Marijuana is a blazing topic in both politics and medicine. The Rolling Stones reported in April that a bipartisan group in Congress might push legislation that would put an end to its federal prohibition. In fact, all 2020 Democratic presidential candidates agree that it should be removed from the list of controlled substances. Though states like Arizona and Colorado are more on the friendly side when it comes to cannabis, others are still skeptical about its benefit as medicine and its effects when used recreationally.
Some states like Utah, however, are lukewarm to the substance, allowing it for medical use but also limiting the number of farms that can manufacture it. Here’s what you need to know about Utah’s marijuana laws.
The Limitations of Medical Cannabis
Medical cannabis became legalized in the state recently because of Utah Proposition 2, better known as the “Utah Medical Cannabis Act.” It was passed on November 6, 2018, with a 53.15% majority and went into effect on December 1. One of its limitations is that you need a patient license to get your dose. To get a cannabis registration card, you need to submit an application, together with a recommendation from a registered healthcare provider, to the Utah Department of Health (UDOH). Though you won’t get your card anytime soon, as the implementation of this program is seeded for March 2020.
Qualification and Dosage
The state has an extensive list of conditions that qualify for the program. These include HIV, Alzheimer’s, PTSD, terminal illnesses, and more. If you don’t see your condition on the list, however, you can send a petition to the compassionate use board to qualify. When it comes to possession, you may only have single dosage amounts prescribed by your doctor. You may also grow your own cannabis, but it should be limited to a one month supply or four ounces of a flower.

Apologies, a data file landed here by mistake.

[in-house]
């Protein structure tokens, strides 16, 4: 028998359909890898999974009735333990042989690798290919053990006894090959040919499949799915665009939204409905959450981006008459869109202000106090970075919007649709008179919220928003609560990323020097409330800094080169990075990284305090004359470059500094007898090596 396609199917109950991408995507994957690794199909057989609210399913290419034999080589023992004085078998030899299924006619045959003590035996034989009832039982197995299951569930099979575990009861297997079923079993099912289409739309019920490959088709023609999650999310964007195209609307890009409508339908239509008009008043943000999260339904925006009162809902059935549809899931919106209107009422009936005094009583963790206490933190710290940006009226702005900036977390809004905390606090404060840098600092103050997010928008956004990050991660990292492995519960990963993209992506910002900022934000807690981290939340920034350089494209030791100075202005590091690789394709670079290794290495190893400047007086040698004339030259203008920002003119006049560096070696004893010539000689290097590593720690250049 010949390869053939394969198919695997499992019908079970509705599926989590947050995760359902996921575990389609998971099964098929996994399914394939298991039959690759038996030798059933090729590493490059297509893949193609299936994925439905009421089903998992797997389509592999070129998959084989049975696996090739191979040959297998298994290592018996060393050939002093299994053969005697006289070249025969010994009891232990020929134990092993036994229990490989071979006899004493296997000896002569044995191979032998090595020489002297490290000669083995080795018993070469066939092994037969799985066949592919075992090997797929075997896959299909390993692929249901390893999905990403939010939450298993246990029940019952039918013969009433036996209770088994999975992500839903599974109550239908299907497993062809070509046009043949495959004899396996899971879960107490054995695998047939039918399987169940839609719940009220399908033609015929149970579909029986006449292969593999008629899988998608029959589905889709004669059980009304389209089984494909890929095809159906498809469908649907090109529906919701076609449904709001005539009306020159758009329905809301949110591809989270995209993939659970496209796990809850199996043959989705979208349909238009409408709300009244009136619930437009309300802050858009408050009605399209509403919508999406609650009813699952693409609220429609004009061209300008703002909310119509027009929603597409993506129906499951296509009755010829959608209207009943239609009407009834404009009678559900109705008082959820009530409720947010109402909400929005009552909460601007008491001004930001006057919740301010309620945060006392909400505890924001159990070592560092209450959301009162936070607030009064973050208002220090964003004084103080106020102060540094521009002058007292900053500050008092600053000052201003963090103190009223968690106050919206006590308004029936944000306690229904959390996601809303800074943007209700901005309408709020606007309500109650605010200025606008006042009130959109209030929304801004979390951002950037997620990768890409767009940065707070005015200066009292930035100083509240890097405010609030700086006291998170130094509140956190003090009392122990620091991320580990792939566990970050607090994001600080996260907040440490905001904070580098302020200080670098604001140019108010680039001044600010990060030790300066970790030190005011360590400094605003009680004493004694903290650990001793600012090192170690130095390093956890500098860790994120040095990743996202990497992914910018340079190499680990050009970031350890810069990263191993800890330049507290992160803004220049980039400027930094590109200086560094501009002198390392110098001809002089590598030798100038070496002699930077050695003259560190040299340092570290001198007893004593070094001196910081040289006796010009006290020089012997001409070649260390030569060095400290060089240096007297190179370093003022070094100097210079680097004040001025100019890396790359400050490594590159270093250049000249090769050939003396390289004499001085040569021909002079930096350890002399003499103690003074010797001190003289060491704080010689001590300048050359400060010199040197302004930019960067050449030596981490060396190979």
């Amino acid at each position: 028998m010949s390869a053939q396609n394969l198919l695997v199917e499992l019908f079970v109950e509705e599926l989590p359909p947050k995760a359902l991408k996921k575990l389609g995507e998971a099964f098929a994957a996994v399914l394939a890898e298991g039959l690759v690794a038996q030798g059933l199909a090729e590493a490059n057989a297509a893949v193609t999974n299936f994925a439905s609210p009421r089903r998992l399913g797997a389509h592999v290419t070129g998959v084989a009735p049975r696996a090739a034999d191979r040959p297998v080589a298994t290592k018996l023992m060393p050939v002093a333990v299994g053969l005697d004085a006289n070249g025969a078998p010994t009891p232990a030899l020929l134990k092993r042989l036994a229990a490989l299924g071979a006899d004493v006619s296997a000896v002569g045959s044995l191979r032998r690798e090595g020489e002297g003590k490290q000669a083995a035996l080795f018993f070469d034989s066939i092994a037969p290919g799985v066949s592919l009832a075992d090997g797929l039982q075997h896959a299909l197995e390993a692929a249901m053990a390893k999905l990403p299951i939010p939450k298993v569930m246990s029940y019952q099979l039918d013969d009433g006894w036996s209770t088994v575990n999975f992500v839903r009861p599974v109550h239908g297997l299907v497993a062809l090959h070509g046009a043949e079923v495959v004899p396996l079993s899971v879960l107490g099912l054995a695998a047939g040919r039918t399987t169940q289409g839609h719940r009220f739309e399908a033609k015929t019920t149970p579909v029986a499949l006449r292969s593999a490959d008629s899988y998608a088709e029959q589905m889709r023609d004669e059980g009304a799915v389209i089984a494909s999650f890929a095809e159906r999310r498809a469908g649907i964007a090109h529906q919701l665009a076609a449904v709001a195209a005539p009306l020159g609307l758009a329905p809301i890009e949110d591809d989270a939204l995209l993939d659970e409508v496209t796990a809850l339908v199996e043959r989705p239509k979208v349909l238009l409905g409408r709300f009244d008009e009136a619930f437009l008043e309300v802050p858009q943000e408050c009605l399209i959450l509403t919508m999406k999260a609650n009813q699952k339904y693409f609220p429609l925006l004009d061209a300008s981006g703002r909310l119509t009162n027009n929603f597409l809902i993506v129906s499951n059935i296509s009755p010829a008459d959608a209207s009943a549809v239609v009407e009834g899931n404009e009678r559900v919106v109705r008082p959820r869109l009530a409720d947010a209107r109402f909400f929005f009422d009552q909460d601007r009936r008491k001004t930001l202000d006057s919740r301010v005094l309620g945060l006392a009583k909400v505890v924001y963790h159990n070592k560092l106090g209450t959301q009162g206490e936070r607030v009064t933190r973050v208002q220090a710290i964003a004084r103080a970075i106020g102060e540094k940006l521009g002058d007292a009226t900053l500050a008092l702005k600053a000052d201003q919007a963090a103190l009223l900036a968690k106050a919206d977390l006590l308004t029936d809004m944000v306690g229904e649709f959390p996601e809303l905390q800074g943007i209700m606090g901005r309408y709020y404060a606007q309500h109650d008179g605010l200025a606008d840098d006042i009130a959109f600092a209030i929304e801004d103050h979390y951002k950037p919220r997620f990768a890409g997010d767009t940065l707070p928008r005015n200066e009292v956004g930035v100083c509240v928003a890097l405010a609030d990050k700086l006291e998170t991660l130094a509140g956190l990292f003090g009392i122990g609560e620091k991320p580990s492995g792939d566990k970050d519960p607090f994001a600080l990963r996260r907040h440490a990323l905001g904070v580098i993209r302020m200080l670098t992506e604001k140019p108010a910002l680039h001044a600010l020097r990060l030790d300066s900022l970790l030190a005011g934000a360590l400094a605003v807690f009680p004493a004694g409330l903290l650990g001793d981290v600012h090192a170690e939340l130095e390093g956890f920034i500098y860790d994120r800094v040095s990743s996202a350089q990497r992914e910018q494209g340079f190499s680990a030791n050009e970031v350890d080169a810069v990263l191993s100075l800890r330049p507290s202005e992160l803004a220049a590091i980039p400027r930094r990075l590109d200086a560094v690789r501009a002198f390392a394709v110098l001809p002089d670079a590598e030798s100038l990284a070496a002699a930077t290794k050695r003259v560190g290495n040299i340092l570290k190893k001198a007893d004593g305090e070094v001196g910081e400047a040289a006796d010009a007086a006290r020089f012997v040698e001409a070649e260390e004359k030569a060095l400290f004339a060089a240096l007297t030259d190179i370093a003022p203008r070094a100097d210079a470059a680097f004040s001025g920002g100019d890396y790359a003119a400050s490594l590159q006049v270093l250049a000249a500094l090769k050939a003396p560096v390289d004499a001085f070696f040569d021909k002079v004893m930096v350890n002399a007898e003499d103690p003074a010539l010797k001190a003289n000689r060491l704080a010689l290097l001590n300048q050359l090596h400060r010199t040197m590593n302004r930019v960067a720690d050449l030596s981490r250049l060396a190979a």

Rules About Consumption
If you want to take your medical cannabis during your commute or in a restaurant, you may get into trouble. Proposition 2 does not permit the public use of medical marijuana unless it’s an emergency. You can’t smoke it, too. Consuming medical marijuana through combustion and vaporization is strictly prohibited. If you do get caught, you may need a bail bond agent to get you out, as Salt Lake City’s suggested bail for possession is $680 and driving under the influence starts at $1,420.
Your Rights as a Visiting Patient
Visiting patients have legal protection in getting medical cannabis without a card from the UDOH. Just make sure your condition is qualified under Proposition 2 and that you have a registered medical cannabis card from your state. However, you may not be able to bring your buds with you, as the state only allows all patients to possess cannabis in these forms: tablet, concentrated oil, capsule, lozenge, topical, liquid suspension, transdermal patch, and sublingual preparation.
Utah is still reserved when it comes to marijuana consumption. However, farmers and patients alike are lobbying for looser regulation and consumption. While it may take a while before these get considered and approved, any step forward is a win for people who support cannabis’ medical and recreational use.